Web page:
stained ones. This heterogeneity was observed also in elongated dumbbell-shaped Po, which showed heavy and light staining in different dialated portions (Fig. 4 b ) Particular attention was paid to the pattern of DAA-OX staining in Po interconnected via narrow hourglass-shaped bridges. The most frequent interconnections were found between heavily and lightly stained Po (Fig. 4 c). However, in a few instances such bridges were also found between Po showing the same pattern of either light (Fig. 4 d) or dark reaction (Fig. 4 e). The intensity of the DAA-OX reaction in dumbbell-shaped Po was not related to the presence or absence of crystalline cores. Thus some core-containing segments exhibited a strong reaction (Fig. 4 f ) , while others were only moderately stained (Fig. 4 g).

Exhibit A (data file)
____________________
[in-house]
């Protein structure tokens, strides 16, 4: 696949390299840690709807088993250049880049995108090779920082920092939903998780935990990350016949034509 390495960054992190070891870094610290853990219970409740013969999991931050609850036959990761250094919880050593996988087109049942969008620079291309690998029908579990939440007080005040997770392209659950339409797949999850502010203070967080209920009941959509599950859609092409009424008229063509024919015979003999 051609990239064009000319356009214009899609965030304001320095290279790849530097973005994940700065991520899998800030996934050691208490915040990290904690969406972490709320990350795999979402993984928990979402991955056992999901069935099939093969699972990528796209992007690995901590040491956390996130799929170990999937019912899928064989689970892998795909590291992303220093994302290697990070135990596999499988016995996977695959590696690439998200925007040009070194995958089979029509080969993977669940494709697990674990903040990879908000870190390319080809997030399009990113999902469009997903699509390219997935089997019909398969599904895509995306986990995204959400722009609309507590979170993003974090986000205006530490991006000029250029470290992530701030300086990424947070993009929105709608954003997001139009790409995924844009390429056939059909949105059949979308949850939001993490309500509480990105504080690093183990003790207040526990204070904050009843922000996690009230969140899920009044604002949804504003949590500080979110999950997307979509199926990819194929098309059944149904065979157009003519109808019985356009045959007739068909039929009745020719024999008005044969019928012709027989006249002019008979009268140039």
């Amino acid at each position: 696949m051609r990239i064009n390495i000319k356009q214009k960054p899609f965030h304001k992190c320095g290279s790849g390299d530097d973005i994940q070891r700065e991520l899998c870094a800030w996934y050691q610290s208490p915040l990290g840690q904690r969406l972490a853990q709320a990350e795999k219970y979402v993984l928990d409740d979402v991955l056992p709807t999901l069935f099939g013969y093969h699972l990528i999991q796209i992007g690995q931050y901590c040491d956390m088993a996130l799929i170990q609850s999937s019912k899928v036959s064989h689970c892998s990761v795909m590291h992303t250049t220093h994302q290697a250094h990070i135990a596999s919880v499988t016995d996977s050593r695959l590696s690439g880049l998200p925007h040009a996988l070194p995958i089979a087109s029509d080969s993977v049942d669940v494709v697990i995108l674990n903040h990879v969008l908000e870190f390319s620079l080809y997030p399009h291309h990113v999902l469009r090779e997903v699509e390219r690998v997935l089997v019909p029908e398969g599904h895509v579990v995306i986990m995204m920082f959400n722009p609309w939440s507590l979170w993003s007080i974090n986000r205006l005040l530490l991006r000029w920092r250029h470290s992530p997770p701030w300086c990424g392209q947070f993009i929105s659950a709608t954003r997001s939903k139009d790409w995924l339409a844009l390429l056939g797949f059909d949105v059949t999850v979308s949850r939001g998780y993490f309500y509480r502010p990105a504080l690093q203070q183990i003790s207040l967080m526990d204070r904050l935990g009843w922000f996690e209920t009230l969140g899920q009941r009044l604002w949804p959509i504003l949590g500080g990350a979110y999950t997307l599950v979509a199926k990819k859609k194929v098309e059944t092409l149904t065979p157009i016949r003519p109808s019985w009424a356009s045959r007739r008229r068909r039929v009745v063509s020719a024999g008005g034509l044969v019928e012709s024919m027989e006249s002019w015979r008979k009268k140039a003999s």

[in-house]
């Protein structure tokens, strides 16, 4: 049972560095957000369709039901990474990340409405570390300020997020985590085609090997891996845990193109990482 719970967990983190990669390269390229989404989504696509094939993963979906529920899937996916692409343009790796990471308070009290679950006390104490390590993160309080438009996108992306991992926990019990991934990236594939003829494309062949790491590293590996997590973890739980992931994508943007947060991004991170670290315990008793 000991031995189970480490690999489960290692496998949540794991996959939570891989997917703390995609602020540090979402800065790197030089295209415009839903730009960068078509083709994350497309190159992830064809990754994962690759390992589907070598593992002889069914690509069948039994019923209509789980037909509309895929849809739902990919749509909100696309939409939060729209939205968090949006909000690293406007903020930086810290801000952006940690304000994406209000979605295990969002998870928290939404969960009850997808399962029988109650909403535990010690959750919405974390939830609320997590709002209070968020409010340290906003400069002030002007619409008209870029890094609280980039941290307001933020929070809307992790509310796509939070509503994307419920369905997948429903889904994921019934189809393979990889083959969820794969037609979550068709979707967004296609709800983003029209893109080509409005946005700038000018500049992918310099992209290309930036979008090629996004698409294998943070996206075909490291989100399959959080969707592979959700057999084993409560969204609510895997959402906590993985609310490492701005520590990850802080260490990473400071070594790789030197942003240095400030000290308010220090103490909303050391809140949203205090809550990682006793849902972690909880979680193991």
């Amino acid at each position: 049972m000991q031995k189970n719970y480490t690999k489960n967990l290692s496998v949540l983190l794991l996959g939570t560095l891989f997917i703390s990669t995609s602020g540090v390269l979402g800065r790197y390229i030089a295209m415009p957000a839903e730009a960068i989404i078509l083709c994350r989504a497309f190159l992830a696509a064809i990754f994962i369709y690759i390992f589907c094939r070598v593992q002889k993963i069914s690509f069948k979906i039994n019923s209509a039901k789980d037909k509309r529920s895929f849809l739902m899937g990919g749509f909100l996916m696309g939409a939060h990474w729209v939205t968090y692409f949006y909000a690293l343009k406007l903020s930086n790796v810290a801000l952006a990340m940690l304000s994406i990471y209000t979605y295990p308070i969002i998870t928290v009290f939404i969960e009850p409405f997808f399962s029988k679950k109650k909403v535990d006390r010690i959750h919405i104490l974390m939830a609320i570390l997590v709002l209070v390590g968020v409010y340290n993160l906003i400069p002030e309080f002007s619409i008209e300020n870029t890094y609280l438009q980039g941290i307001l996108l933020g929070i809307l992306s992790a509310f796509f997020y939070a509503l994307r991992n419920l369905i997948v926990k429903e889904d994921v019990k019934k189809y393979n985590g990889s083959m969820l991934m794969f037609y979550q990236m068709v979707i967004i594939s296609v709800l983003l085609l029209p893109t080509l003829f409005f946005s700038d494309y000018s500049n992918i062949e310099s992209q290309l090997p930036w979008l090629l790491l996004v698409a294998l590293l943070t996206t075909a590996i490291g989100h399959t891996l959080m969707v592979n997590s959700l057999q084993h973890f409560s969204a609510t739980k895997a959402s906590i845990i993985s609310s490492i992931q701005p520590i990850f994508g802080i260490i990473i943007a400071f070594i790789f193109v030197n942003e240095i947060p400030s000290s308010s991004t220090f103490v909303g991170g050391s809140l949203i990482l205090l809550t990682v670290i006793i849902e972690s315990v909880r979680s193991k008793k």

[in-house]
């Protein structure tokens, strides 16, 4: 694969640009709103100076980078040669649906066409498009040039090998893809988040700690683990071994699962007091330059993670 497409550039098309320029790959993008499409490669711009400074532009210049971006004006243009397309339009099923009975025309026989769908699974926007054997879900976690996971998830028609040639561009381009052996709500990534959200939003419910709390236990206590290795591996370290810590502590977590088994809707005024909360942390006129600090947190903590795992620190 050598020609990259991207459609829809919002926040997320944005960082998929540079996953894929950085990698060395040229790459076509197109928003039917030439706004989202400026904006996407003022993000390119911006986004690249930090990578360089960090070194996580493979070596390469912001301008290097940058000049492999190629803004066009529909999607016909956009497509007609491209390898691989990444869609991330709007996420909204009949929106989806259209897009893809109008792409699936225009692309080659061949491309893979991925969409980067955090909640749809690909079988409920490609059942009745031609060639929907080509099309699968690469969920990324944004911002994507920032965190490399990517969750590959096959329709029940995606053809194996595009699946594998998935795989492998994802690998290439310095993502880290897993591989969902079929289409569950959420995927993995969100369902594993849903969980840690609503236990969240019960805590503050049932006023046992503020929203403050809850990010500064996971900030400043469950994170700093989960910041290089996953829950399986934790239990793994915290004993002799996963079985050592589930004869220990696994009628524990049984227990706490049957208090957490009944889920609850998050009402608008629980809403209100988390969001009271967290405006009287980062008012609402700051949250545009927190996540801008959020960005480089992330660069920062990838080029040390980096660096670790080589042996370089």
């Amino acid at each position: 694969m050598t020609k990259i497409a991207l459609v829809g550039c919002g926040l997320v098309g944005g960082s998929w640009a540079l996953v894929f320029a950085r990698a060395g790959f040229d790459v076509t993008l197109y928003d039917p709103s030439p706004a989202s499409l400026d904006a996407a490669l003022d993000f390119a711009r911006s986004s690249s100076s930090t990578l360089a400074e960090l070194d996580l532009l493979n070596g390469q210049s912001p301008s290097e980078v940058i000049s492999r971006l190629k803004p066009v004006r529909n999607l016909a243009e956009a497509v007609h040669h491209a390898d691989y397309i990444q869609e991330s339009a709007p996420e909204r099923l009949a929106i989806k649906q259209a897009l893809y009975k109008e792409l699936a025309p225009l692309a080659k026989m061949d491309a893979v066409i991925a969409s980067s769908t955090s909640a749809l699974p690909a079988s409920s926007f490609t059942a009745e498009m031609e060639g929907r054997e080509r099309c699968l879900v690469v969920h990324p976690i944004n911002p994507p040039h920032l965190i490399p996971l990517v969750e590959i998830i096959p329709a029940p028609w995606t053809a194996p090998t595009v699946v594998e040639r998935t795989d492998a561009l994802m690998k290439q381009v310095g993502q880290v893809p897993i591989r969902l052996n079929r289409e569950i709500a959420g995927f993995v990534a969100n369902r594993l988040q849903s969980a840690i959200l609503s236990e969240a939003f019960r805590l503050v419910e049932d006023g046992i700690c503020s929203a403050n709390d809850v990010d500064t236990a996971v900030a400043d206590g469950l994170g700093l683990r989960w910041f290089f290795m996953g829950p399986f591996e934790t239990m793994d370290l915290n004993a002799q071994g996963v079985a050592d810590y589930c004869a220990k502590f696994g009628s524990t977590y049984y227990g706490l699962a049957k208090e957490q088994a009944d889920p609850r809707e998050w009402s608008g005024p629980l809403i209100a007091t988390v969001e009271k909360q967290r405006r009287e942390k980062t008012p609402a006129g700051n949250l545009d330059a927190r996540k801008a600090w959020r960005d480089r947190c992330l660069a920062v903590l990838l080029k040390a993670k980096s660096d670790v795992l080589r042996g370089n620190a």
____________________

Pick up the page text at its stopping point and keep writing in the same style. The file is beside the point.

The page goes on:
The old concept of biogenesis of Po based on biochemical studies of Higashi and Peters (20) and the ultrastructural observations of Novikoff and Shin (34) envisaged that peroxisomal proteins were synthesized in the ER, like secretory proteins, and would enter certain peripheral segments of ER, which would then pinch off becoming Po (for a review see de Duve [8]). This concept was challenged by subsequent